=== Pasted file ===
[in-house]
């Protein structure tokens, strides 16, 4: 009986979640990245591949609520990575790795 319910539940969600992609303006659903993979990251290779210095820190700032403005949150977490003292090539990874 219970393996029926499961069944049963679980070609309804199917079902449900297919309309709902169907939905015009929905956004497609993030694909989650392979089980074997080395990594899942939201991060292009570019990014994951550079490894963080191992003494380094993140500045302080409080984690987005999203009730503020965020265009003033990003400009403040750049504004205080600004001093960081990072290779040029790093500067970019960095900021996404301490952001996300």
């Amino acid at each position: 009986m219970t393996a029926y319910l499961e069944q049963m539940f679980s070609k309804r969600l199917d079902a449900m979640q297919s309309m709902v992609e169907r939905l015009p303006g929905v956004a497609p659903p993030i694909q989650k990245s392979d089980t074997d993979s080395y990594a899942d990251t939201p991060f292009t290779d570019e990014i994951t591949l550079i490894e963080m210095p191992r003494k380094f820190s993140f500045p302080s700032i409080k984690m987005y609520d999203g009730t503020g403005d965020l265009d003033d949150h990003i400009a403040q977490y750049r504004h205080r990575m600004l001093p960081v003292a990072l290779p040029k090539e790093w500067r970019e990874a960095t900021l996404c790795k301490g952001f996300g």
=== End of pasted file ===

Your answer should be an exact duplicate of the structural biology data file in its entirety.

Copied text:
[in-house]
């Protein structure tokens, strides 16, 4: 009986979640990245591949609520990575790795 319910539940969600992609303006659903993979990251290779210095820190700032403005949150977490003292090539990874 219970393996029926499961069944049963679980070609309804199917079902449900297919309309709902169907939905015009929905956004497609993030694909989650392979089980074997080395990594899942939201991060292009570019990014994951550079490894963080191992003494380094993140500045302080409080984690987005999203009730503020965020265009003033990003400009403040750049504004205080600004001093960081990072290779040029790093500067970019960095900021996404301490952001996300």
């Amino acid at each position: 009986m219970t393996a029926y319910l499961e069944q049963m539940f679980s070609k309804r969600l199917d079902a449900m979640q297919s309309m709902v992609e169907r939905l015009p303006g929905v956004a497609p659903p993030i694909q989650k990245s392979d089980t074997d993979s080395y990594a899942d990251t939201p991060f292009t290779d570019e990014i994951t591949l550079i490894e963080m210095p191992r003494k380094f820190s993140f500045p302080s700032i409080k984690m987005y609520d999203g009730t503020g403005d965020l265009d003033d949150h990003i400009a403040q977490y750049r504004h205080r990575m600004l001093p960081v003292a990072l290779p040029k090539e790093w500067r970019e990874a960095t900021l996404c790795k301490g952001f996300g």